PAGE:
The sheep industry has denounced a government decision to reintroduce sea eagles on to the Isle of Wight.
Natural England has confirmed that 60 individual white-tailed eagles will be released over a five-year period from this summer.
Over the next five years, young birds bred in the wild in Scotland will be reintroduced on Forestry England woodland on the Isle of Wight. Breeding is not expected to start until at least 2024.
The government says reintroducing the eagles could help the island economy after a similar scheme on the Isle of Mull in Scotland boosted its local economy by up to £5m/year.
Their last-known breeding place in the region was recorded at Culver Cliff on the Isle of Wight in 1780.
But human activity and persecution led to the birds being wiped out.
The National Sheep Association (NSA) said it feels strongly that the sea eagles will prey on sheep and affect the livelihoods of many farmers and small-scale businesses owing to a lack of wild prey.
The NSA is also concerned that there will be no compensation or protection for farmers whose stock has been killed, injured or taken by the birds.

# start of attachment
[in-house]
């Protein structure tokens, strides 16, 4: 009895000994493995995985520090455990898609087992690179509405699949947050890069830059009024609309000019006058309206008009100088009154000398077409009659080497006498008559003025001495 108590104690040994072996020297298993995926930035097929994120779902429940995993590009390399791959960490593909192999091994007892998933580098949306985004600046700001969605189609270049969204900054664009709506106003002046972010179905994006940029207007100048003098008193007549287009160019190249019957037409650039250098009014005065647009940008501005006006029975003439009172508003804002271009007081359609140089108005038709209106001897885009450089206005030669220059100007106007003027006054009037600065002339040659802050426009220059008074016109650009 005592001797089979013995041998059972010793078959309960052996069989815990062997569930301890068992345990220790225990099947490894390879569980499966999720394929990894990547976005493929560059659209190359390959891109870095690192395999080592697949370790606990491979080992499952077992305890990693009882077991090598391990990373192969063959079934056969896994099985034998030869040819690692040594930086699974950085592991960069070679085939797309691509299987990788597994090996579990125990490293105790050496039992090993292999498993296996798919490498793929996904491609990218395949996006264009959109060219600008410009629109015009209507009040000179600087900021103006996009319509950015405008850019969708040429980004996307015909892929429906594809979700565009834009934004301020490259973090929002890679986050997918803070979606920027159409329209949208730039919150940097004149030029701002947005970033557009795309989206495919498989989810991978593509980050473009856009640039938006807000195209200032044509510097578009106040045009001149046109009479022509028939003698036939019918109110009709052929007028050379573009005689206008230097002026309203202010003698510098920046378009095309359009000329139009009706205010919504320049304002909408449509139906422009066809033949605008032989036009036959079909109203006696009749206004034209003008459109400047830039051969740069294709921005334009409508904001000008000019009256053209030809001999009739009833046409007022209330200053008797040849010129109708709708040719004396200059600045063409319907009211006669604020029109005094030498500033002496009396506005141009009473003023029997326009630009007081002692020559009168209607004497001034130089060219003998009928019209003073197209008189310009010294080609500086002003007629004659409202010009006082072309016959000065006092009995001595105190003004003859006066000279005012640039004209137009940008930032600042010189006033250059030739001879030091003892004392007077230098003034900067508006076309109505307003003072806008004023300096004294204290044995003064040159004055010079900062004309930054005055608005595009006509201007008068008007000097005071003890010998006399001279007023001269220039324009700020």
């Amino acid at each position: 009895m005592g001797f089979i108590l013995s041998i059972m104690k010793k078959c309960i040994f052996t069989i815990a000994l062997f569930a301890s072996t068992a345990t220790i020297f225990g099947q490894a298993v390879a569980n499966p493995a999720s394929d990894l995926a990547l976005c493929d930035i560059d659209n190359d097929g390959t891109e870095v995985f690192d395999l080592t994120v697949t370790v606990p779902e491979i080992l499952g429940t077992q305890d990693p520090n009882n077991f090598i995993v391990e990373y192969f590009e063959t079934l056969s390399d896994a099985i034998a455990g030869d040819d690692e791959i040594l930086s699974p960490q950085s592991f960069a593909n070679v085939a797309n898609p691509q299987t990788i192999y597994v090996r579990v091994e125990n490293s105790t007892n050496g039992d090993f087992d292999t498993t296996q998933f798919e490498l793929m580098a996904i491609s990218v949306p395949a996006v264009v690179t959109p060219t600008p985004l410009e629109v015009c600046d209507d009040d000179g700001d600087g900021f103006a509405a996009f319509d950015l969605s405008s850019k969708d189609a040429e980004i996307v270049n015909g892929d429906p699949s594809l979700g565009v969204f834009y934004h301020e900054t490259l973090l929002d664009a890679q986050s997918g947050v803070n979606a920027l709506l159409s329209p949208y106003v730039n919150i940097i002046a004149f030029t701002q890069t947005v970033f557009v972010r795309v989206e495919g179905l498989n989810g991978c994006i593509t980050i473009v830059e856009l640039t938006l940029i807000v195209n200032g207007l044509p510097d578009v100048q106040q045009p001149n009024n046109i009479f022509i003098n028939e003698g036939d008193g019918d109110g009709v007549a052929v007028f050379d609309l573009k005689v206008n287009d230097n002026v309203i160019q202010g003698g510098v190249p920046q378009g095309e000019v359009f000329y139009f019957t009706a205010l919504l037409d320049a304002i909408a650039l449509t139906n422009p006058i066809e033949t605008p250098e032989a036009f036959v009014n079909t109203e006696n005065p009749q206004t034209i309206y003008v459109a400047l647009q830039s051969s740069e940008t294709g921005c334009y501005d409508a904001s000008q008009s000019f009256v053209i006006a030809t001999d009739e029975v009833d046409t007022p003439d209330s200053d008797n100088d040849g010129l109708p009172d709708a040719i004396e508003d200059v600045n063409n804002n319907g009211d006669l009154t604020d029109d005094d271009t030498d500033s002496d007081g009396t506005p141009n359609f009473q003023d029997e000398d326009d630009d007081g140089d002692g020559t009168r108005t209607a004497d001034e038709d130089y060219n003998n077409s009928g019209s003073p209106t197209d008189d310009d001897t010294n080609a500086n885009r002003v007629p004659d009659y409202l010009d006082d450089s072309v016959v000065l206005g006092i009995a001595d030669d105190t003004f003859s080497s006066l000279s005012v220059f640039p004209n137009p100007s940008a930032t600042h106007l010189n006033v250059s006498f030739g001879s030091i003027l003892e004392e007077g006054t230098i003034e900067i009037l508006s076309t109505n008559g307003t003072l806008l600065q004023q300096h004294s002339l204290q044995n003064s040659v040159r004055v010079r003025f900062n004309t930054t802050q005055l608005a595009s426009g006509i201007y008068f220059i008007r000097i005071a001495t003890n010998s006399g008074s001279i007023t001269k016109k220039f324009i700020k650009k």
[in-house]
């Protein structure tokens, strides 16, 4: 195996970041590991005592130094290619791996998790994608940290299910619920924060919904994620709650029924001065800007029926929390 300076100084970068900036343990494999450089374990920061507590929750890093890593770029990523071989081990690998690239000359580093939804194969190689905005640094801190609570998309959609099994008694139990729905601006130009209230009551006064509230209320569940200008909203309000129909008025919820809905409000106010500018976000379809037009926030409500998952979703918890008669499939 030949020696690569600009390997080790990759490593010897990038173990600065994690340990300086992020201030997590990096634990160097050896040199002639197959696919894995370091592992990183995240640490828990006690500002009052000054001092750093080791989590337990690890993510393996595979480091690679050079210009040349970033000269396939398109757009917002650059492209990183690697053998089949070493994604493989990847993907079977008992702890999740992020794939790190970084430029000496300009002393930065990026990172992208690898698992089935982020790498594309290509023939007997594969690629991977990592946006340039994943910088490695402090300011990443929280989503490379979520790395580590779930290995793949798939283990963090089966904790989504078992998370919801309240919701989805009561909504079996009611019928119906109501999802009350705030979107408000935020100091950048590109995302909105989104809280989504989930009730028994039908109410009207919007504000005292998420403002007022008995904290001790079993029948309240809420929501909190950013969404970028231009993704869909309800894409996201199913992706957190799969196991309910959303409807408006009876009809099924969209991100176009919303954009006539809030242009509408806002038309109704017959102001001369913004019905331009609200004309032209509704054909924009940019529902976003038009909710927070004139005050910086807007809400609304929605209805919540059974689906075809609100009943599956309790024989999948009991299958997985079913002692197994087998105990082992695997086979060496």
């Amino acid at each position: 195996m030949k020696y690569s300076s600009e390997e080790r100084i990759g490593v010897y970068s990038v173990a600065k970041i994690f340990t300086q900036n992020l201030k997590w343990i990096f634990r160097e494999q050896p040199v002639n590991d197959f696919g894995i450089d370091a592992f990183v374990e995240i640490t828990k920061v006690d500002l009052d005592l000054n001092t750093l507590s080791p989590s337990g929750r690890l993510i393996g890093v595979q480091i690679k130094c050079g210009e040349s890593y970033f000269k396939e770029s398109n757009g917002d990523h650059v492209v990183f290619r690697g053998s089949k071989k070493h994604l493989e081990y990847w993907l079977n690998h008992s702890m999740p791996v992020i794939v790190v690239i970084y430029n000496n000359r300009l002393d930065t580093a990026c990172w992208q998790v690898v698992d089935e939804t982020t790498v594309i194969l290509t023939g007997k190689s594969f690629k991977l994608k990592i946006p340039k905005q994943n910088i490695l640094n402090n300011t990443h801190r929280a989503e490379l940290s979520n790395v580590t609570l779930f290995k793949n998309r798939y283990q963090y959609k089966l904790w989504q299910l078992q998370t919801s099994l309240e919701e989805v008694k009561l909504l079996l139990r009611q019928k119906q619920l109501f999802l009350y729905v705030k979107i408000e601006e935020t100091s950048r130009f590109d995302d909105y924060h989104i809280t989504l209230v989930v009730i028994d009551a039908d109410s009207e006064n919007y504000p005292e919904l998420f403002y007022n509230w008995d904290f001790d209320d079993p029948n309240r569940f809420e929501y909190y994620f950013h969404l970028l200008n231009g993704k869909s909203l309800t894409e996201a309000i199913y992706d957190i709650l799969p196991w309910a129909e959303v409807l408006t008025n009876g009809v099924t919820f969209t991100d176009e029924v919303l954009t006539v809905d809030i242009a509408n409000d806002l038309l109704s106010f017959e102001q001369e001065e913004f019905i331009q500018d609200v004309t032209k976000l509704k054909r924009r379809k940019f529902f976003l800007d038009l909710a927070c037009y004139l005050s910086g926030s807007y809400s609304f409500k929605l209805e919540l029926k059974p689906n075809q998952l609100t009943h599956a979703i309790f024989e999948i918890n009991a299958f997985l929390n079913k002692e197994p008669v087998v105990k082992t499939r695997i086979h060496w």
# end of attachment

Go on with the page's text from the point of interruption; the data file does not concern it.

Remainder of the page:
NSA chief executive Phil Stocker said: “These birds are a top-of-the-food-chain predator whose behaviour will adapt relating to food needs and availability.
“With wingspans reaching 6ft, we will see them taking livestock and other domestic animals.
“We will have consciously taken a decision that contradicts our interests in improving animal welfare and avoiding suffering.”
‘No evidence’ of predation
But a Natural England spokesperson said: “We have carefully examined the potential risk of lamb predation.
“There is no evidence of this becoming a problem where the eagles live alongside lowland sheep farming in Europe.
“However, we will ensure that the applicant puts in place clear routes to identify and manage any unexpected issues that might arise.”